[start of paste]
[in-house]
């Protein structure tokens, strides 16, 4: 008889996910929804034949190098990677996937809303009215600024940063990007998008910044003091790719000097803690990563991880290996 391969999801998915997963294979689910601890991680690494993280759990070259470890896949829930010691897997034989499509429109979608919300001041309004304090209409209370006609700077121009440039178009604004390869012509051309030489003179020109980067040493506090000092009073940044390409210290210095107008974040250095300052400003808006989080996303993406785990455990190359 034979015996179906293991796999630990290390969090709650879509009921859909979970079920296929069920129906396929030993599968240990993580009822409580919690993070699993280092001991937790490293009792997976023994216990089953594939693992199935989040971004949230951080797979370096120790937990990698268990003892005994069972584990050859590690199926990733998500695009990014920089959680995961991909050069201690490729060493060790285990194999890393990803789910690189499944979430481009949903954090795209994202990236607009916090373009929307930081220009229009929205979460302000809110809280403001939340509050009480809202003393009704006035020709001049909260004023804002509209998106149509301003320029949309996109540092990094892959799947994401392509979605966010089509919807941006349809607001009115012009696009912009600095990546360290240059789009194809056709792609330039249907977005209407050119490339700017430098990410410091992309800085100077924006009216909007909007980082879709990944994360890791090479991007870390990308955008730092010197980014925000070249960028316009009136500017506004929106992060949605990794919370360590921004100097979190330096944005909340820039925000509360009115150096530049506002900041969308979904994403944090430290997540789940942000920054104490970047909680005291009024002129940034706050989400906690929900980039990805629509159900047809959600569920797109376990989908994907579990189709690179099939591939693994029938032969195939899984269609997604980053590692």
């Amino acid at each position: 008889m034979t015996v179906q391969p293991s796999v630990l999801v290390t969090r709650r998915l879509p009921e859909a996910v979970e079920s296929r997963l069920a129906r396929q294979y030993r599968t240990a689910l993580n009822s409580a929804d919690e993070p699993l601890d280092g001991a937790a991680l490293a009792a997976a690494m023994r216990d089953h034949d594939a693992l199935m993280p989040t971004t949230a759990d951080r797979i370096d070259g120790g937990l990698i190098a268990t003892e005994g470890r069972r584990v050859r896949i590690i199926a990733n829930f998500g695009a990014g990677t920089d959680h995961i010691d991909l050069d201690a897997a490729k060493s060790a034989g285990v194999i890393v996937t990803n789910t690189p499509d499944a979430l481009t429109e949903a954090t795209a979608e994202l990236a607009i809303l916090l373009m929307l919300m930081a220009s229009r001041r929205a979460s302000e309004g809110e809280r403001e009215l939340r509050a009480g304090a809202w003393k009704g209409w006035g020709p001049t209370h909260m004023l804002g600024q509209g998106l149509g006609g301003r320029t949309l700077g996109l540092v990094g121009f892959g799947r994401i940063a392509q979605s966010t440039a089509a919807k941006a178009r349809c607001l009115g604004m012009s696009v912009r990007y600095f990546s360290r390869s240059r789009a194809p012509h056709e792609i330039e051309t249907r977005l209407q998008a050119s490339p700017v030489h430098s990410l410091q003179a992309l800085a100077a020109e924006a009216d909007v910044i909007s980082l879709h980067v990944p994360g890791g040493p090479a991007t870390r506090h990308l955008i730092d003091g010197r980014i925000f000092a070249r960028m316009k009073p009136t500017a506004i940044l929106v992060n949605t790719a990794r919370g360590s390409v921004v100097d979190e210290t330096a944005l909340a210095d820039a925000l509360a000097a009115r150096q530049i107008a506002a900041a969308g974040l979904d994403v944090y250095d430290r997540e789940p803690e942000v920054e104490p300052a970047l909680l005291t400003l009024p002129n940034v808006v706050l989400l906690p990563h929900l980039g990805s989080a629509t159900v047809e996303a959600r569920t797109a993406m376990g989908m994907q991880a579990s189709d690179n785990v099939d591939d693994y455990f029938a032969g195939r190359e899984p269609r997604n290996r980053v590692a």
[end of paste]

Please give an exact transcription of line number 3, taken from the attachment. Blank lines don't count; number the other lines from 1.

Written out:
């Amino acid at each position: 008889m034979t015996v179906q391969p293991s796999v630990l999801v290390t969090r709650r998915l879509p009921e859909a996910v979970e079920s296929r997963l069920a129906r396929q294979y030993r599968t240990a689910l993580n009822s409580a929804d919690e993070p699993l601890d280092g001991a937790a991680l490293a009792a997976a690494m023994r216990d089953h034949d594939a693992l199935m993280p989040t971004t949230a759990d951080r797979i370096d070259g120790g937990l990698i190098a268990t003892e005994g470890r069972r584990v050859r896949i590690i199926a990733n829930f998500g695009a990014g990677t920089d959680h995961i010691d991909l050069d201690a897997a490729k060493s060790a034989g285990v194999i890393v996937t990803n789910t690189p499509d499944a979430l481009t429109e949903a954090t795209a979608e994202l990236a607009i809303l916090l373009m929307l919300m930081a220009s229009r001041r929205a979460s302000e309004g809110e809280r403001e009215l939340r509050a009480g304090a809202w003393k009704g209409w006035g020709p001049t209370h909260m004023l804002g600024q509209g998106l149509g006609g301003r320029t949309l700077g996109l540092v990094g121009f892959g799947r994401i940063a392509q979605s966010t440039a089509a919807k941006a178009r349809c607001l009115g604004m012009s696009v912009r990007y600095f990546s360290r390869s240059r789009a194809p012509h056709e792609i330039e051309t249907r977005l209407q998008a050119s490339p700017v030489h430098s990410l410091q003179a992309l800085a100077a020109e924006a009216d909007v910044i909007s980082l879709h980067v990944p994360g890791g040493p090479a991007t870390r506090h990308l955008i730092d003091g010197r980014i925000f000092a070249r960028m316009k009073p009136t500017a506004i940044l929106v992060n949605t790719a990794r919370g360590s390409v921004v100097d979190e210290t330096a944005l909340a210095d820039a925000l509360a000097a009115r150096q530049i107008a506002a900041a969308g974040l979904d994403v944090y250095d430290r997540e789940p803690e942000v920054e104490p300052a970047l909680l005291t400003l009024p002129n940034v808006v706050l989400l906690p990563h929900l980039g990805s989080a629509t159900v047809e996303a959600r569920t797109a993406m376990g989908m994907q991880a579990s189709d690179n785990v099939d591939d693994y455990f029938a032969g195939r190359e899984p269609r997604n290996r980053v590692a």